Sunday, September 13, 2015
Homily for The Fifteenth Sunday after Trinity (Trinity 15)
Matthew 6:24-34; Galatians 5:25 – 6:10; 1 Kings 17:8-16
In the Name of the Father and of the + Son and of the Holy Spirit.
“I’m about to prepare the evening meal for my family, so that we might eat it and die.” I think my wife has said something like that from time to time. But, do you hear the desperation in the widow’s remark? Do you hear the hopelessness and the despair in her words? “All I’ve got left is a handful of flour and a little oil, enough only for my son and I to eat tonight, and now you want me to bake you a little cake. Well, why not! It all ends the same way anyway. At least it will come a little quicker!”
We’ve all felt like that from time to time. The money is tight – no, the money is gone – but there’s still a pile of bills to be paid. Our little church is in that position right now! All you see and hear on the news and the internet is the continuing dissolution of values and morals in America, the uprising and advance of extremists and people who hate us and want to kill us, drugs and violence, graphic displays of pornography and sex in every thing from music awards ceremonies to fast food restaurant commercials. It’s easy to be become anxious and worried. It’s easy to become overcome by hopelessness and despair. It’s easy to want to throw in the towel, to give up, to let it all go to hell, to just let death come, the sooner the better.
You see, you cannot serve two masters. And, whether you realize it or not, that is exactly what you are doing. You are serving your master the devil. Well, you’re not serving God with your fretting, worrying, anxiety, and despair, so just who did you think you were serving? Jesus says that you cannot serve God and mammon. I know, our English translation says “money.” Sure, mammon is money, but it is much more than that. Mammon is all manner of material wealth, and fleeting and worldly things that we are tempted to possess and amass and put our fear, love, and trust in. Mammon includes money and possessions, but it also includes fame, power, popularity, respect, and honor. Understand, these things are not evil or sinful in themselves, but they are, in truth, God’s blessings upon you. However, what you do with them, what you make with them, and how you receive them is what makes the difference. It’s truly a spiritual matter: Do you receive the LORD’s blessings as gifts over which you have been given stewardship in your vocations, or do you believe them to be the fruits of your own labors for which you have merited money and possession, fame, power, popularity, respect, and honor before your fellow man and before God?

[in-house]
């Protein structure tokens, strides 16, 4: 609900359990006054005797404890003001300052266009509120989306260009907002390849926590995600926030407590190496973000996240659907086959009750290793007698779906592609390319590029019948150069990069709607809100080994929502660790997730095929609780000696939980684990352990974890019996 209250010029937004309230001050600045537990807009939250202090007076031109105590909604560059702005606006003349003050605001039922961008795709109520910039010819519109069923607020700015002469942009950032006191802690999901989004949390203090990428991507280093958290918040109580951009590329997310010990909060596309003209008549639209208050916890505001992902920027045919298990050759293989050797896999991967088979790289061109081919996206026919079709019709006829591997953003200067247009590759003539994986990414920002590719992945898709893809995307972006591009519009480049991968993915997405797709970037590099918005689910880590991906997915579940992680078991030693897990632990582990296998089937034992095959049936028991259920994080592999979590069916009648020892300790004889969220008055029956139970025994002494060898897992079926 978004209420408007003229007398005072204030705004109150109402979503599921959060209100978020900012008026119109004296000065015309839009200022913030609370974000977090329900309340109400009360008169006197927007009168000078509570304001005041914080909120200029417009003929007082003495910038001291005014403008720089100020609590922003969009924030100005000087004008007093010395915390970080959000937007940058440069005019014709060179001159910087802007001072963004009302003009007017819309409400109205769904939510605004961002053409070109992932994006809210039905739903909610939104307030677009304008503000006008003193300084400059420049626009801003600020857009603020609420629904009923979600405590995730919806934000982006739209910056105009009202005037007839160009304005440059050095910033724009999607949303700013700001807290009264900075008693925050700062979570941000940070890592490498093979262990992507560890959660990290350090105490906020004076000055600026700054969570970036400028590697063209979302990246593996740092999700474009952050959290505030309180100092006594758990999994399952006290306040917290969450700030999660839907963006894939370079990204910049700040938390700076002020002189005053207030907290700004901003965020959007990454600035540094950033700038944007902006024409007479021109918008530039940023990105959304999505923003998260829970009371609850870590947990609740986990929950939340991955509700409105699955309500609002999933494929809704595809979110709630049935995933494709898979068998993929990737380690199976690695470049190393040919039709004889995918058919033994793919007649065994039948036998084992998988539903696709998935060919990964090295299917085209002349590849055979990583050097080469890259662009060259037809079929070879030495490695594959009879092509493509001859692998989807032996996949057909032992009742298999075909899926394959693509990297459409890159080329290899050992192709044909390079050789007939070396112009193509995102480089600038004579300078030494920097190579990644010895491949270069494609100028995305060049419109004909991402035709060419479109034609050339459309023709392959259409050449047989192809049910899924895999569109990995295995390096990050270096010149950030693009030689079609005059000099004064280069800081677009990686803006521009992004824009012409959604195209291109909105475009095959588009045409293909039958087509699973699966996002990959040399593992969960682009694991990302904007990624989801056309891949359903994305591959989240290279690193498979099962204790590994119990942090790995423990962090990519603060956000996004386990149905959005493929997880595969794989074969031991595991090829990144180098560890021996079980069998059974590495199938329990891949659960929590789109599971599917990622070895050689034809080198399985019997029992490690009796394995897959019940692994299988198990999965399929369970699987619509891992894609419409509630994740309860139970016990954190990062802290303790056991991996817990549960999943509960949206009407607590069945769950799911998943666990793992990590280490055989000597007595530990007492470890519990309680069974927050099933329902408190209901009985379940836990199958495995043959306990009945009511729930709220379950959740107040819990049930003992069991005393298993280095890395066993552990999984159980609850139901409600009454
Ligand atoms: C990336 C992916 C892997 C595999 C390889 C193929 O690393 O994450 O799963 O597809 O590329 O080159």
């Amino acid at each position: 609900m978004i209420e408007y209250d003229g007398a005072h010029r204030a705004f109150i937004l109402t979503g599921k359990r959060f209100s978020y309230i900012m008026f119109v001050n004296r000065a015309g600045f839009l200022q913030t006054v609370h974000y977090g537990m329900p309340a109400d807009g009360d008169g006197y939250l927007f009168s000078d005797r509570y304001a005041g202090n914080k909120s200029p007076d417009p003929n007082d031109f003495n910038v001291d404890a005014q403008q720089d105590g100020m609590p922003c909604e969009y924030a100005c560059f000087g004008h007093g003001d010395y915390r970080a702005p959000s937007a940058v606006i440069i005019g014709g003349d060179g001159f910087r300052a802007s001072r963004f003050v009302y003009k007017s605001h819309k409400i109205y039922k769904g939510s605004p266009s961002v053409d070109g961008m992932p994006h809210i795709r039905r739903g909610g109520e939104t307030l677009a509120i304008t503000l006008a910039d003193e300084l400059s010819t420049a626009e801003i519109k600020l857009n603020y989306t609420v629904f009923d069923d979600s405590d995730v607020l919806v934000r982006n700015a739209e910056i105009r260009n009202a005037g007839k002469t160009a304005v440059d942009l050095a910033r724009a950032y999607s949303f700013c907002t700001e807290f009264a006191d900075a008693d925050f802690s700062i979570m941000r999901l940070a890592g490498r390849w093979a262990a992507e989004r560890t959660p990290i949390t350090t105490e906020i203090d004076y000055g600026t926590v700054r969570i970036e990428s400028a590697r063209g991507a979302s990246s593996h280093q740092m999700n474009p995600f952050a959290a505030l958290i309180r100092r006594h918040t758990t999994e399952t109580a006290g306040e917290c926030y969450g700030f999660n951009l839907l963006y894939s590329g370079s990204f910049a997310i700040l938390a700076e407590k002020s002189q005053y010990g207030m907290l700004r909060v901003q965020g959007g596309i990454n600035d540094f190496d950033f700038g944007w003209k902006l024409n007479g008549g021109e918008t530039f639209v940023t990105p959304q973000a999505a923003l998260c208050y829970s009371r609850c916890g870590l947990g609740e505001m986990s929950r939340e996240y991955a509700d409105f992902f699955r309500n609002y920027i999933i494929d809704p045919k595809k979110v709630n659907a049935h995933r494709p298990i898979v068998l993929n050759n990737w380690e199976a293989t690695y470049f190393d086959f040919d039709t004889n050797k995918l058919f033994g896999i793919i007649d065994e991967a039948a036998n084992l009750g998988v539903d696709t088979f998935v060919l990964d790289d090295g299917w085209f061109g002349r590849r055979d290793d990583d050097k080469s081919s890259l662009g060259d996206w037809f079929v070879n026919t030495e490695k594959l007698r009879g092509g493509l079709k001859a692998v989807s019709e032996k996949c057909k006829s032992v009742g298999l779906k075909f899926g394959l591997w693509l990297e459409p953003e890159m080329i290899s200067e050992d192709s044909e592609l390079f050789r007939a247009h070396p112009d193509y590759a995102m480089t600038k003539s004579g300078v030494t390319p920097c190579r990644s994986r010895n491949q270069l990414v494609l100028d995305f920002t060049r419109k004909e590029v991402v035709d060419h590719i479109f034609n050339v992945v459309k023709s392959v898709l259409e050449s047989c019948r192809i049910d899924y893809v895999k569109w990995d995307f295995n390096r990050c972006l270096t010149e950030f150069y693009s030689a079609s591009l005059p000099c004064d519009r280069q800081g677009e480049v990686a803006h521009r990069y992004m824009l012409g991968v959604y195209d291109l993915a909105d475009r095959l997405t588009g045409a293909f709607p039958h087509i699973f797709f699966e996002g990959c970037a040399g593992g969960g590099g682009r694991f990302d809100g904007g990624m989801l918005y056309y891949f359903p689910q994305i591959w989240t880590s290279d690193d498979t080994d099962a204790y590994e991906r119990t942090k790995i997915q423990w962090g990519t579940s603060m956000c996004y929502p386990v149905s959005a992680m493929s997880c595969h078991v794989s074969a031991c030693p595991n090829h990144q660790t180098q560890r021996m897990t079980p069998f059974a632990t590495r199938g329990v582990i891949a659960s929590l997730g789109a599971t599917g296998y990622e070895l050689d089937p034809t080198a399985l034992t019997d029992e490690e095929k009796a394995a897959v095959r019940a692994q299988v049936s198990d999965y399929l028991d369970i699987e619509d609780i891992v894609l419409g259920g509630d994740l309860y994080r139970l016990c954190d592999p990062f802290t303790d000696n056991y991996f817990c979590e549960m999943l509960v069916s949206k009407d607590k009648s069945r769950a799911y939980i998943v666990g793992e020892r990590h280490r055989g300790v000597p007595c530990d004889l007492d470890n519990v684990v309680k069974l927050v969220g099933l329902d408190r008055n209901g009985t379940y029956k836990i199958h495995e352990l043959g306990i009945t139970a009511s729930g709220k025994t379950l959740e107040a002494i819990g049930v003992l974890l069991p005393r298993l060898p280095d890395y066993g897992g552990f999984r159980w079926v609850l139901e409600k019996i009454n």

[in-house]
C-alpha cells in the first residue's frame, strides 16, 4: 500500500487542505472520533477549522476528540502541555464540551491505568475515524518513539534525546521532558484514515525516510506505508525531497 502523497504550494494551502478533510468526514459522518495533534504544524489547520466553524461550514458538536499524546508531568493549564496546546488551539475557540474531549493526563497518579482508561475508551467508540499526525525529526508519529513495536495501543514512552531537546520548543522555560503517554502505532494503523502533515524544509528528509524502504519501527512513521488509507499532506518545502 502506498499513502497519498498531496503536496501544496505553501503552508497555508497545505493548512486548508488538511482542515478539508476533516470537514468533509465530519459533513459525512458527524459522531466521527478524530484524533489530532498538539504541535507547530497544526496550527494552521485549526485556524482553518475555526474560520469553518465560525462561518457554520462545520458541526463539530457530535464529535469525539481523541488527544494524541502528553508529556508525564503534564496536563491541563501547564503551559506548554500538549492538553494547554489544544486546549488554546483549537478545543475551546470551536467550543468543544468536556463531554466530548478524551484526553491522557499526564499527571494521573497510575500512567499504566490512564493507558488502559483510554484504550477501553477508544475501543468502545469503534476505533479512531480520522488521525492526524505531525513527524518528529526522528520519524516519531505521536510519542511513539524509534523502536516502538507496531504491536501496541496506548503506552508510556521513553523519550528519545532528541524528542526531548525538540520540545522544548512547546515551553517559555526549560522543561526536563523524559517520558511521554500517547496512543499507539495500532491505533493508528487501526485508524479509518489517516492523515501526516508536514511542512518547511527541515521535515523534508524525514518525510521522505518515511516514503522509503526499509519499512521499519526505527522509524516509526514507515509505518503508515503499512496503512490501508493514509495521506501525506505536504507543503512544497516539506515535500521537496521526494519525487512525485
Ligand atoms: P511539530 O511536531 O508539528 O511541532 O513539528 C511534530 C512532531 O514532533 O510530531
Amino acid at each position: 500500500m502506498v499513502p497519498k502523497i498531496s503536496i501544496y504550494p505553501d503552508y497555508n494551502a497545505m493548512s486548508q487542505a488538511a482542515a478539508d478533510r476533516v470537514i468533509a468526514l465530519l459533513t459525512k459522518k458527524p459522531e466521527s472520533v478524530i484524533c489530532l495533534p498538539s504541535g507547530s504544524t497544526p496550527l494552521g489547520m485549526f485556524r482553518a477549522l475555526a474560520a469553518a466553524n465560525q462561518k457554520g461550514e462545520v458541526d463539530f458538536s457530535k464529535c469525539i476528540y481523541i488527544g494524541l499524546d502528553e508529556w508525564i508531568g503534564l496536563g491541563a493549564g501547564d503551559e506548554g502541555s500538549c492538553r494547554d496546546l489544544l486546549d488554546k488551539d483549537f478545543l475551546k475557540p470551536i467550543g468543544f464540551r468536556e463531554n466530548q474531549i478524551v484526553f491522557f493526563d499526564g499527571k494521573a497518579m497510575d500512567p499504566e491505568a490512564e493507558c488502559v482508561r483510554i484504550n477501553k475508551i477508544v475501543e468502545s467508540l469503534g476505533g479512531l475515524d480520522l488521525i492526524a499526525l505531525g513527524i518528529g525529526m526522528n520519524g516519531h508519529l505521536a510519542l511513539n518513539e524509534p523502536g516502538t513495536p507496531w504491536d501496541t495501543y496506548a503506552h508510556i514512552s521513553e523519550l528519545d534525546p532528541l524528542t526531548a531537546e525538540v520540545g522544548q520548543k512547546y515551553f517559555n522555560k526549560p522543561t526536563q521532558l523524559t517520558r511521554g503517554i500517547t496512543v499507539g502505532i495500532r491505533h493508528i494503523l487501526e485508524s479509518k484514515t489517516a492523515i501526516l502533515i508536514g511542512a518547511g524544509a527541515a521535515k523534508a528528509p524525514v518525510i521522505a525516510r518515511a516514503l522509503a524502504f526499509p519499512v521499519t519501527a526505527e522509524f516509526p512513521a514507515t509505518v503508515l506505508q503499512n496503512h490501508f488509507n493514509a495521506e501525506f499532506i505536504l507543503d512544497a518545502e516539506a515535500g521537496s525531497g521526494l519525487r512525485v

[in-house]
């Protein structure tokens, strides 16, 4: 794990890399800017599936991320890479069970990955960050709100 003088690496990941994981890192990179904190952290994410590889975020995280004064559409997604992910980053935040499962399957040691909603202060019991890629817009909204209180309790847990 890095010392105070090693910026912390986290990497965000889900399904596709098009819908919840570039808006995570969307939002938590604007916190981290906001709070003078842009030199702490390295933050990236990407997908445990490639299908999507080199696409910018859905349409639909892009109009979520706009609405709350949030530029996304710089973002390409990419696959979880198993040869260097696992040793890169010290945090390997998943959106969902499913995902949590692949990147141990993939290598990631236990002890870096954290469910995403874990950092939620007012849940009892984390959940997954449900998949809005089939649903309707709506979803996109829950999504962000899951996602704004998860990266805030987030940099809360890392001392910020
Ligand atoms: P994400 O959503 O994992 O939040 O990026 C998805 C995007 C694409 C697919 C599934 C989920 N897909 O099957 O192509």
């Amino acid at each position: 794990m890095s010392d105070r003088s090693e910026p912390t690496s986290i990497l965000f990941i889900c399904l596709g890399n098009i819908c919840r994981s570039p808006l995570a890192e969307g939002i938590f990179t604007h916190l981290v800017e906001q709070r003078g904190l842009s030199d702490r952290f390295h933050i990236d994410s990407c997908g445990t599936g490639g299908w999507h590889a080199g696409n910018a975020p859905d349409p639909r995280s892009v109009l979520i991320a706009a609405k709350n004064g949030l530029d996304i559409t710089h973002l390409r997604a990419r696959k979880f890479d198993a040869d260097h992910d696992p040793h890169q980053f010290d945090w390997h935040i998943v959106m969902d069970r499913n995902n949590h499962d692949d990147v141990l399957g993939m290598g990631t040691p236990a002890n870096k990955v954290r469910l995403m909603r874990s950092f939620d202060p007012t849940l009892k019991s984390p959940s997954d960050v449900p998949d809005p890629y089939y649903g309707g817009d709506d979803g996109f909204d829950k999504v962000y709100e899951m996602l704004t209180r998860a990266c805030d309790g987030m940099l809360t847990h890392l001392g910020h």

Satan tempts you towards the latter. Thus St. Paul exhorts you saying, “If we live by the Spirit, let us also walk by the Spirit.” This is to say, you must walk and think and choose and decide to use your gifts in the right way, in accordance with the purpose God entrusted you with them. But, if you give into the devil’s temptation, then you will become conceited, thinking too highly of yourself and your fruits, and envious of others and their gifts. Then, God’s gifts become your master instead of God who gave them to you. Then your fear, love, and trust is in mammon, and not in God above and before all things. You will be tempted to believe that you are free and independent, but mammon is no easy master, but it is a cruel tyrant and you are its slave. And, the fruits that your master mammon will produce in you are against the Spirit. Therefore, St. Paul exhorts you to test your own work to see if it is pure and in accord with God’s will and command.
In this regard, we are here to help each other. St. Paul also exhorts you saying, “Brothers, if anyone is caught in any transgression, you who are spiritual should restore him in a spirit of gentleness. Keep watch on yourself, lest you too be tempted. Bear one another’s burdens, and so fulfill the law of Christ.” You are your brother’s keeper; thus, St. Paul says, “So then, as we have opportunity, let us do good to everyone, and especially to those who are of the household of faith.” They say, charity begins at home. Well, this place is your spiritual home, and these people are your spiritual brothers and sisters. Right here, in your family of faith, is where your walking in the Spirit begins and is honed and perfected so that you will be empowered and well-trained in guiding others to life in the Spirit.
Now, what does all this have to do with worry and anxiety? Everything! For, worry and anxiety are the worship you pay to a false god, to a tyrannical slave master, to mammon, and to Satan. In contrast, peace and contentment are the fruits of fear, love, and trust in God above all things, and, they are also the proper worship of God. In today’s Gospel, Jesus is not speaking something mysterious, but He is speaking plain old common sense, though in a profoundly perceptive and ontologically true way. Jesus says, “Do not be anxious about your life, what you will eat or what you will drink, nor about your body, what you will put on. Is not life more than food, and the body more than clothing? Look at the birds of the air: they neither sow nor reap nor gather into barns, and yet your heavenly Father feeds them. Are you not of more value than they? And which of you by being anxious can add a single hour to his span of life?” No one improves or extends their life in any way by being anxious and worried. In fact, you will most certainly shorten your life and make your living less enjoyable. So, why do it? Why give in to this temptation?